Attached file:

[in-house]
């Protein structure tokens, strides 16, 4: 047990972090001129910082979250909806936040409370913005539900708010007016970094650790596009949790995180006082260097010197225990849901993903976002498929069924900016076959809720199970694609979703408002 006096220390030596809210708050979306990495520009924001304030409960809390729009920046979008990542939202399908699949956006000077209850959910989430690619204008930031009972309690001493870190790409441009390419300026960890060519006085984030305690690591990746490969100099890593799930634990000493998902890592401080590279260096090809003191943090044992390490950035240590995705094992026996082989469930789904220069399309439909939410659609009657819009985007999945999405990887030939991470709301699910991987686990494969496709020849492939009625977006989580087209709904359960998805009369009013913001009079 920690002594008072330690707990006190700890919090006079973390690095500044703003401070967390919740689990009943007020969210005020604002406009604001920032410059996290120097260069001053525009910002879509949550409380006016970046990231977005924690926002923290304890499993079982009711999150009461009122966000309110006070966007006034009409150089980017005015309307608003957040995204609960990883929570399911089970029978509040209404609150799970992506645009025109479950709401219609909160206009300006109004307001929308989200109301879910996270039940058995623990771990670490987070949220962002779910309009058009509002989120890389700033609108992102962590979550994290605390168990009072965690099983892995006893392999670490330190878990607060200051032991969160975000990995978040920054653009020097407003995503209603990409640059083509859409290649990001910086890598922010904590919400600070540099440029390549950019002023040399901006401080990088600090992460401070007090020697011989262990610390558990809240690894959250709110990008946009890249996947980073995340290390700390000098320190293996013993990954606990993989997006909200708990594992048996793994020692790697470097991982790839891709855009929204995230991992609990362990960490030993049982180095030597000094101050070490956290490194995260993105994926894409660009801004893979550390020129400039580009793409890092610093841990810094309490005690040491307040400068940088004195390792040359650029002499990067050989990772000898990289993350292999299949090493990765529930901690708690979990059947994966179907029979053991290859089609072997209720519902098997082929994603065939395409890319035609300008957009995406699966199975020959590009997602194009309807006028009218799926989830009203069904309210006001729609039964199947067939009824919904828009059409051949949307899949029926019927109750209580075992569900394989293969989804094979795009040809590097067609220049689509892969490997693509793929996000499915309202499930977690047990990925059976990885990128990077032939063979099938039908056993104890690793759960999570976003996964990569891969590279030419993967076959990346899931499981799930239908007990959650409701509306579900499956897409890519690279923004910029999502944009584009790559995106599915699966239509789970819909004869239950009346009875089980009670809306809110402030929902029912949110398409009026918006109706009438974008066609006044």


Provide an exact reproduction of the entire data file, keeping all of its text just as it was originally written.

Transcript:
[in-house]
């Protein structure tokens, strides 16, 4: 047990972090001129910082979250909806936040409370913005539900708010007016970094650790596009949790995180006082260097010197225990849901993903976002498929069924900016076959809720199970694609979703408002 006096220390030596809210708050979306990495520009924001304030409960809390729009920046979008990542939202399908699949956006000077209850959910989430690619204008930031009972309690001493870190790409441009390419300026960890060519006085984030305690690591990746490969100099890593799930634990000493998902890592401080590279260096090809003191943090044992390490950035240590995705094992026996082989469930789904220069399309439909939410659609009657819009985007999945999405990887030939991470709301699910991987686990494969496709020849492939009625977006989580087209709904359960998805009369009013913001009079 920690002594008072330690707990006190700890919090006079973390690095500044703003401070967390919740689990009943007020969210005020604002406009604001920032410059996290120097260069001053525009910002879509949550409380006016970046990231977005924690926002923290304890499993079982009711999150009461009122966000309110006070966007006034009409150089980017005015309307608003957040995204609960990883929570399911089970029978509040209404609150799970992506645009025109479950709401219609909160206009300006109004307001929308989200109301879910996270039940058995623990771990670490987070949220962002779910309009058009509002989120890389700033609108992102962590979550994290605390168990009072965690099983892995006893392999670490330190878990607060200051032991969160975000990995978040920054653009020097407003995503209603990409640059083509859409290649990001910086890598922010904590919400600070540099440029390549950019002023040399901006401080990088600090992460401070007090020697011989262990610390558990809240690894959250709110990008946009890249996947980073995340290390700390000098320190293996013993990954606990993989997006909200708990594992048996793994020692790697470097991982790839891709855009929204995230991992609990362990960490030993049982180095030597000094101050070490956290490194995260993105994926894409660009801004893979550390020129400039580009793409890092610093841990810094309490005690040491307040400068940088004195390792040359650029002499990067050989990772000898990289993350292999299949090493990765529930901690708690979990059947994966179907029979053991290859089609072997209720519902098997082929994603065939395409890319035609300008957009995406699966199975020959590009997602194009309807006028009218799926989830009203069904309210006001729609039964199947067939009824919904828009059409051949949307899949029926019927109750209580075992569900394989293969989804094979795009040809590097067609220049689509892969490997693509793929996000499915309202499930977690047990990925059976990885990128990077032939063979099938039908056993104890690793759960999570976003996964990569891969590279030419993967076959990346899931499981799930239908007990959650409701509306579900499956897409890519690279923004910029999502944009584009790559995106599915699966239509789970819909004869239950009346009875089980009670809306809110402030929902029912949110398409009026918006109706009438974008066609006044």